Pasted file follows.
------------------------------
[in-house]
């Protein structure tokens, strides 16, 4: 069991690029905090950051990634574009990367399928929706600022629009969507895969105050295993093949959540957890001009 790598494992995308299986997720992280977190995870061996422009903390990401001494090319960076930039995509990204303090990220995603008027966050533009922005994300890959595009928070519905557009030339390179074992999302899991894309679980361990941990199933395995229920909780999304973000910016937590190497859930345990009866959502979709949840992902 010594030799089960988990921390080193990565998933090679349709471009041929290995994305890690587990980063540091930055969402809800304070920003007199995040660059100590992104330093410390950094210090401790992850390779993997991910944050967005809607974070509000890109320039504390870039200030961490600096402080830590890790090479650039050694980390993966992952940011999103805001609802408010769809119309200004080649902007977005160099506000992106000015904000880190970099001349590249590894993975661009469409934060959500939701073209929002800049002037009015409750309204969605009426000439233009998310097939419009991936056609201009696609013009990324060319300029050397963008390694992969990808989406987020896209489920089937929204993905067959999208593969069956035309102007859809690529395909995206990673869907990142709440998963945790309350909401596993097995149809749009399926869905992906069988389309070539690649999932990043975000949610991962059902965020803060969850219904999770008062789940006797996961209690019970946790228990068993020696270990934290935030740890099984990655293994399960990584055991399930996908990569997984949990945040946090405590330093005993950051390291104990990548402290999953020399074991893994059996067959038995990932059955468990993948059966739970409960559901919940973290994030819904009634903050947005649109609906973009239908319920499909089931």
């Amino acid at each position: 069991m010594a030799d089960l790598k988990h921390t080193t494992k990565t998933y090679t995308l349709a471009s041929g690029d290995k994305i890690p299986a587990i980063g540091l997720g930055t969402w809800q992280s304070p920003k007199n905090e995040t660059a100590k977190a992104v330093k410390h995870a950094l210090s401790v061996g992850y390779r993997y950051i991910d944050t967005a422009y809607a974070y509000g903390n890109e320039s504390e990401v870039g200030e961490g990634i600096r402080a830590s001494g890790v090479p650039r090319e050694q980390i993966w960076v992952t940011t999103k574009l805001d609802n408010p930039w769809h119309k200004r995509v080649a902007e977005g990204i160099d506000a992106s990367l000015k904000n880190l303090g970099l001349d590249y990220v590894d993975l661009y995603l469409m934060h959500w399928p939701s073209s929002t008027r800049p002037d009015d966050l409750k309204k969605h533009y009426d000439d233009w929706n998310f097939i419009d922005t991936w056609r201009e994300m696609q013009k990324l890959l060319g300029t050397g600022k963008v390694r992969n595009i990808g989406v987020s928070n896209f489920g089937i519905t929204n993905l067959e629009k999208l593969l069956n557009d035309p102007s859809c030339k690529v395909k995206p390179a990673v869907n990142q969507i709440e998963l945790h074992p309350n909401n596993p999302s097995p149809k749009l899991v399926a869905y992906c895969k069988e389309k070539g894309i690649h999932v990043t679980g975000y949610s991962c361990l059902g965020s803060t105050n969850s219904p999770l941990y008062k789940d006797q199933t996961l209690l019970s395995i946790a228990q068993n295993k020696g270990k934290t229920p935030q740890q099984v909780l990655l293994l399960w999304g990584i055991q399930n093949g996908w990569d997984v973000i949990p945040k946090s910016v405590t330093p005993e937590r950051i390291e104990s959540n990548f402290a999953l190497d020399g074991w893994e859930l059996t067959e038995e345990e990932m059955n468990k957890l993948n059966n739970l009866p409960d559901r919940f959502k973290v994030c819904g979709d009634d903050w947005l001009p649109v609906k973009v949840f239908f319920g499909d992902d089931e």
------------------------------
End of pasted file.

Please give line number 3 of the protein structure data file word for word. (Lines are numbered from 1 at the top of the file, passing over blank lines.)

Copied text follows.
């Amino acid at each position: 069991m010594a030799d089960l790598k988990h921390t080193t494992k990565t998933y090679t995308l349709a471009s041929g690029d290995k994305i890690p299986a587990i980063g540091l997720g930055t969402w809800q992280s304070p920003k007199n905090e995040t660059a100590k977190a992104v330093k410390h995870a950094l210090s401790v061996g992850y390779r993997y950051i991910d944050t967005a422009y809607a974070y509000g903390n890109e320039s504390e990401v870039g200030e961490g990634i600096r402080a830590s001494g890790v090479p650039r090319e050694q980390i993966w960076v992952t940011t999103k574009l805001d609802n408010p930039w769809h119309k200004r995509v080649a902007e977005g990204i160099d506000a992106s990367l000015k904000n880190l303090g970099l001349d590249y990220v590894d993975l661009y995603l469409m934060h959500w399928p939701s073209s929002t008027r800049p002037d009015d966050l409750k309204k969605h533009y009426d000439d233009w929706n998310f097939i419009d922005t991936w056609r201009e994300m696609q013009k990324l890959l060319g300029t050397g600022k963008v390694r992969n595009i990808g989406v987020s928070n896209f489920g089937i519905t929204n993905l067959e629009k999208l593969l069956n557009d035309p102007s859809c030339k690529v395909k995206p390179a990673v869907n990142q969507i709440e998963l945790h074992p309350n909401n596993p999302s097995p149809k749009l899991v399926a869905y992906c895969k069988e389309k070539g894309i690649h999932v990043t679980g975000y949610s991962c361990l059902g965020s803060t105050n969850s219904p999770l941990y008062k789940d006797q199933t996961l209690l019970s395995i946790a228990q068993n295993k020696g270990k934290t229920p935030q740890q099984v909780l990655l293994l399960w999304g990584i055991q399930n093949g996908w990569d997984v973000i949990p945040k946090s910016v405590t330093p005993e937590r950051i390291e104990s959540n990548f402290a999953l190497d020399g074991w893994e859930l059996t067959e038995e345990e990932m059955n468990k957890l993948n059966n739970l009866p409960d559901r919940f959502k973290v994030c819904g979709d009634d903050w947005l001009p649109v609906k973009v949840f239908f319920g499909d992902d089931e």